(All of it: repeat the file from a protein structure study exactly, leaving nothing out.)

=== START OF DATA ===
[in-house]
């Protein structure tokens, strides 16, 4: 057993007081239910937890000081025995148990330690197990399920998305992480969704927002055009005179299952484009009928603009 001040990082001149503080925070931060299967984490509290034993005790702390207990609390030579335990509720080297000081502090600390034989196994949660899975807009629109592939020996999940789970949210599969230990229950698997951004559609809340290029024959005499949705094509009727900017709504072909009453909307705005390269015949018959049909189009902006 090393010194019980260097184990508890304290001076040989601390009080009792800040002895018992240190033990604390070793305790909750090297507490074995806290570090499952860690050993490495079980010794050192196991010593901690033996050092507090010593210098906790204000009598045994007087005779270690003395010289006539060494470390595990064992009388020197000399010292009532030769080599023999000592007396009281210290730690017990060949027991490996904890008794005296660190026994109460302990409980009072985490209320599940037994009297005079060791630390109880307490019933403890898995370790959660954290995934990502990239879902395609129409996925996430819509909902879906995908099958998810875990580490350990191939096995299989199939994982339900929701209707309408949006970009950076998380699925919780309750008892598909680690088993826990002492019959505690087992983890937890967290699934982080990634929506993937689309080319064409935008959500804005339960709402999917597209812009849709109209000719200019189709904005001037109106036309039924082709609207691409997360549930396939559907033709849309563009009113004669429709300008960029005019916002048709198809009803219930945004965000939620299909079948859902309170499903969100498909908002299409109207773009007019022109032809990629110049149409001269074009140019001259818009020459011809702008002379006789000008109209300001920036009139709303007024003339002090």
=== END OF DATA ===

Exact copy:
[in-house]
């Protein structure tokens, strides 16, 4: 057993007081239910937890000081025995148990330690197990399920998305992480969704927002055009005179299952484009009928603009 001040990082001149503080925070931060299967984490509290034993005790702390207990609390030579335990509720080297000081502090600390034989196994949660899975807009629109592939020996999940789970949210599969230990229950698997951004559609809340290029024959005499949705094509009727900017709504072909009453909307705005390269015949018959049909189009902006 090393010194019980260097184990508890304290001076040989601390009080009792800040002895018992240190033990604390070793305790909750090297507490074995806290570090499952860690050993490495079980010794050192196991010593901690033996050092507090010593210098906790204000009598045994007087005779270690003395010289006539060494470390595990064992009388020197000399010292009532030769080599023999000592007396009281210290730690017990060949027991490996904890008794005296660190026994109460302990409980009072985490209320599940037994009297005079060791630390109880307490019933403890898995370790959660954290995934990502990239879902395609129409996925996430819509909902879906995908099958998810875990580490350990191939096995299989199939994982339900929701209707309408949006970009950076998380699925919780309750008892598909680690088993826990002492019959505690087992983890937890967290699934982080990634929506993937689309080319064409935008959500804005339960709402999917597209812009849709109209000719200019189709904005001037109106036309039924082709609207691409997360549930396939559907033709849309563009009113004669429709300008960029005019916002048709198809009803219930945004965000939620299909079948859902309170499903969100498909908002299409109207773009007019022109032809990629110049149409001269074009140019001259818009020459011809702008002379006789000008109209300001920036009139709303007024003339002090």